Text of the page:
Auto-focus is especially important in moving photos. In still photos, you can take your time to ensure the frame is focused where it should be; but when the game is in full swing, and one blink can cause you to miss a score, keeping the focus on your target is important.
Auto-focus is most affected by lighting. The Nikon D3400 has a great kit that focuses better in both pictures and videos than the previous model. The auto-focus setting is best used in the completely manual settings with viewfinder, but for those who aren’t interested in spending their energy on the finest details, live-view still grabs great pictures to use.
This camera has great auto-focusing for well-lighted situations, so if you’re shooting a soccer game or tennis match, you’re set. If you’re shooting a basketball game, though, you may need to suck it up, switch to the viewfinder mode, and finagle the settings a bit more before auto-focus is truly on your side.
The biggest downfall of the Nikon D3400 as far as focusing is concerned is in the ease of focusing – specifically, the screen. This model does not come with a touch screen as seen in the previous version. The touch screen makes it especially easy to focus, as it is more sensitive to quick reactions for beginners and experts, and may push its users to use the slightly-lesser-quality live view more.
If you’ve followed all the steps above and have your camera set in battle mode, you’re going to be blown away by the quality of your photos. Under the right conditions, your lens will never fail you with the Nikon D3400’s system.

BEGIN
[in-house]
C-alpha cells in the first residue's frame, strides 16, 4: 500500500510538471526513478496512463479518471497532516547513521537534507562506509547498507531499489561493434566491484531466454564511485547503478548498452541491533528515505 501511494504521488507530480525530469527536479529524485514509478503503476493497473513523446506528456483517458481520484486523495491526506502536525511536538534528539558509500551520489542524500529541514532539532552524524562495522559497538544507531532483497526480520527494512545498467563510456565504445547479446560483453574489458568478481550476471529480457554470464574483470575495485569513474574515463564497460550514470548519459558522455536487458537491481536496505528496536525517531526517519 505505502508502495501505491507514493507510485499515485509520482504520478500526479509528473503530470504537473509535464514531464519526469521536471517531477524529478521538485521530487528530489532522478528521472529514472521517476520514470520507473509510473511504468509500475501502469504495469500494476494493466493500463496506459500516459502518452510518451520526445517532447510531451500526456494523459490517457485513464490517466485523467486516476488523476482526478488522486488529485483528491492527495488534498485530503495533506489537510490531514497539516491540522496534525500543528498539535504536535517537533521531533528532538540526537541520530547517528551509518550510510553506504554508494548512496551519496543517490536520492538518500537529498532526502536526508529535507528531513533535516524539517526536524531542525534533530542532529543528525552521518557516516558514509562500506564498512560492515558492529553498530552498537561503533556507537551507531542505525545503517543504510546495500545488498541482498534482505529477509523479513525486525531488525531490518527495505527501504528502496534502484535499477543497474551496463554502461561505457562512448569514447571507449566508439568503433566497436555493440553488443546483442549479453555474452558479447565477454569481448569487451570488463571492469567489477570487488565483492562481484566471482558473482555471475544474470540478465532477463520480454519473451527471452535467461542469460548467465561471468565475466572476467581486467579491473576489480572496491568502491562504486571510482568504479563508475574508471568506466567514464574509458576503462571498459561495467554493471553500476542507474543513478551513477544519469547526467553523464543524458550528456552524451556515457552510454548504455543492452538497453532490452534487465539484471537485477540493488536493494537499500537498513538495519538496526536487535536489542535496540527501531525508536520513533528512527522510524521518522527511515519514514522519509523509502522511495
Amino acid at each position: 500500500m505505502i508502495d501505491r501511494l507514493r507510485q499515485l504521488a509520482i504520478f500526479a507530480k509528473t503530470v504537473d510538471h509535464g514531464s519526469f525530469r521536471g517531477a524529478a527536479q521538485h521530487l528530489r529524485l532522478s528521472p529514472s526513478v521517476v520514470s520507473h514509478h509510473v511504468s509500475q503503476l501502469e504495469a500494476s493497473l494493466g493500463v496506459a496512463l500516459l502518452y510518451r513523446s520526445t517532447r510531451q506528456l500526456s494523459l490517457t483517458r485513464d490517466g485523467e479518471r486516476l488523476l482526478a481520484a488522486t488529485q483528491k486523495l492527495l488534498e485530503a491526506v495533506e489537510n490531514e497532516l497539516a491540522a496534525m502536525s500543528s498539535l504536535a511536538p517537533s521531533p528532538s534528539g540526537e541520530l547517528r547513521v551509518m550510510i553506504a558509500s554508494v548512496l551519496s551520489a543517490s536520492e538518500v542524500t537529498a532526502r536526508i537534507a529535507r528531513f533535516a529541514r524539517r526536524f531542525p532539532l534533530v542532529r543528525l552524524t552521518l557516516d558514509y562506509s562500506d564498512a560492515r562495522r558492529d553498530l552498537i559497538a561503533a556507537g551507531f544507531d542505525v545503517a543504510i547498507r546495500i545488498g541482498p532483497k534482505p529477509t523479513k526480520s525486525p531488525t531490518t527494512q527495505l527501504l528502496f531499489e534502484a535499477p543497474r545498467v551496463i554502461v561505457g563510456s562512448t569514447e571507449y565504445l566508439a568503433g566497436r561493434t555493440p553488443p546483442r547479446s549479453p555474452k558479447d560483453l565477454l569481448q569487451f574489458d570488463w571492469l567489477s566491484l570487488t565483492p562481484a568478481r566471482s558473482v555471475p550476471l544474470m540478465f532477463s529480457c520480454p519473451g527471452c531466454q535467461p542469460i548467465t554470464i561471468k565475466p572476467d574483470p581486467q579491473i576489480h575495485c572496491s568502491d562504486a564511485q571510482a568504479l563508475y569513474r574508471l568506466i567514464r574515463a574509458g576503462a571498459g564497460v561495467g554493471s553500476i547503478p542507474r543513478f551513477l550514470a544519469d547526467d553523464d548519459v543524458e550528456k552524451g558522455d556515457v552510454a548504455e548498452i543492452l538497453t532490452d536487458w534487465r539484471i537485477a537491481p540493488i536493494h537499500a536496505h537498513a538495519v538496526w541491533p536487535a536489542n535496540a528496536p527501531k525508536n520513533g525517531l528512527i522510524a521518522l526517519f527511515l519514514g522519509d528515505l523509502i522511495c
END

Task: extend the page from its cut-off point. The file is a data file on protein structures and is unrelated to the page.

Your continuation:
The colors are very vibrant with the 24MP sensor used in both this camera and its younger brother. You’ll get great, print-ready photos almost every time, and those that aren’t quite perfect can be edited easily within the camera itself – and unedited if necessary!
You’ll also have the option, through the app, to choose the size of your file when you transfer it. This makes it easy to transfer for your exact needs: smaller file sizes for phones and wallet pictures, or bigger files for scrapbooking or full-size photos. The only downfall of the camera’s transferring is that it often struggles with the Bluetooth connection.
The Nikon D3400 also has lots of storage to store more high-quality photos, almost twice the amount of storage of the D3300. You won’t have to make as many trips to the laptop + USB set up between gigs! You also won’t have to sacrifice storage space for higher quality.
All in all, the Nikon D3400 is great for taking pictures during any sporting event. Whether indoors or outside, capturing an 80 mph tennis ball or a dribbling soccer player, there are settings that will make your pictures glow in all the right ways. It’s also got all the settings both beginners and experts need to use it efficiently for a good price point.